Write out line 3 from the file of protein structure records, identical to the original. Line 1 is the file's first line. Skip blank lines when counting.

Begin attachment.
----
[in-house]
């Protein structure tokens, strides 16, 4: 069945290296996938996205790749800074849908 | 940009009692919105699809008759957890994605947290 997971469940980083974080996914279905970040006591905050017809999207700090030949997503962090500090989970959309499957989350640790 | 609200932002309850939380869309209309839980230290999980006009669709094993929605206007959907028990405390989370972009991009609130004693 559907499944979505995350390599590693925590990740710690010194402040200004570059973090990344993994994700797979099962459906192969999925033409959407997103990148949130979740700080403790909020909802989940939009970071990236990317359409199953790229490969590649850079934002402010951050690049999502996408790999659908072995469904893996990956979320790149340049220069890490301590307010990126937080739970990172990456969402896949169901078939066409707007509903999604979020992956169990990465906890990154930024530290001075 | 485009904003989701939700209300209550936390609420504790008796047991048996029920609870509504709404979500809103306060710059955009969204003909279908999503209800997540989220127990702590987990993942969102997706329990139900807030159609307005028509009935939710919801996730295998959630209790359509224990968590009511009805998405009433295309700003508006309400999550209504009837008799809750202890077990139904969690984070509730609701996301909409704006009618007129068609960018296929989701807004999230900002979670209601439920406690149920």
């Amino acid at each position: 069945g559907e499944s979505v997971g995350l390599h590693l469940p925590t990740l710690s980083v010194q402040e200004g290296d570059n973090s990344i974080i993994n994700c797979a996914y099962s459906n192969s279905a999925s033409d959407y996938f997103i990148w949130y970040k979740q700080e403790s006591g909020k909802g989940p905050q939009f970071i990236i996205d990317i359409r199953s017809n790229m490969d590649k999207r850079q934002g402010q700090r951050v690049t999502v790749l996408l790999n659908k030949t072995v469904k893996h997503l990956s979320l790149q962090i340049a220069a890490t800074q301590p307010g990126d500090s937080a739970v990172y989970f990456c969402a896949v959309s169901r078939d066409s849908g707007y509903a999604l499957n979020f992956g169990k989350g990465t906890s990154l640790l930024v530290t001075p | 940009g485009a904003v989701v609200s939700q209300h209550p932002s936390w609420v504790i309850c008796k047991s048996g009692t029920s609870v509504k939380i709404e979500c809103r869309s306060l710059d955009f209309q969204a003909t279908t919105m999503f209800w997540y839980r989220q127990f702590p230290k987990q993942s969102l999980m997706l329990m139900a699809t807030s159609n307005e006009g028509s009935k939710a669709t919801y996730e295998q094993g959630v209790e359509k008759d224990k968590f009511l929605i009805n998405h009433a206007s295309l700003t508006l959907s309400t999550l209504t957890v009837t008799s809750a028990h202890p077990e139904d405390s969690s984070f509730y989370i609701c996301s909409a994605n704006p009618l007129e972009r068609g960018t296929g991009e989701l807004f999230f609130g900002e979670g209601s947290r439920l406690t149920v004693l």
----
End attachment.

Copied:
């Amino acid at each position: 069945g559907e499944s979505v997971g995350l390599h590693l469940p925590t990740l710690s980083v010194q402040e200004g290296d570059n973090s990344i974080i993994n994700c797979a996914y099962s459906n192969s279905a999925s033409d959407y996938f997103i990148w949130y970040k979740q700080e403790s006591g909020k909802g989940p905050q939009f970071i990236i996205d990317i359409r199953s017809n790229m490969d590649k999207r850079q934002g402010q700090r951050v690049t999502v790749l996408l790999n659908k030949t072995v469904k893996h997503l990956s979320l790149q962090i340049a220069a890490t800074q301590p307010g990126d500090s937080a739970v990172y989970f990456c969402a896949v959309s169901r078939d066409s849908g707007y509903a999604l499957n979020f992956g169990k989350g990465t906890s990154l640790l930024v530290t001075p | 940009g485009a904003v989701v609200s939700q209300h209550p932002s936390w609420v504790i309850c008796k047991s048996g009692t029920s609870v509504k939380i709404e979500c809103r869309s306060l710059d955009f209309q969204a003909t279908t919105m999503f209800w997540y839980r989220q127990f702590p230290k987990q993942s969102l999980m997706l329990m139900a699809t807030s159609n307005e006009g028509s009935k939710a669709t919801y996730e295998q094993g959630v209790e359509k008759d224990k968590f009511l929605i009805n998405h009433a206007s295309l700003t508006l959907s309400t999550l209504t957890v009837t008799s809750a028990h202890p077990e139904d405390s969690s984070f509730y989370i609701c996301s909409a994605n704006p009618l007129e972009r068609g960018t296929g991009e989701l807004f999230f609130g900002e979670g209601s947290r439920l406690t149920v004693l």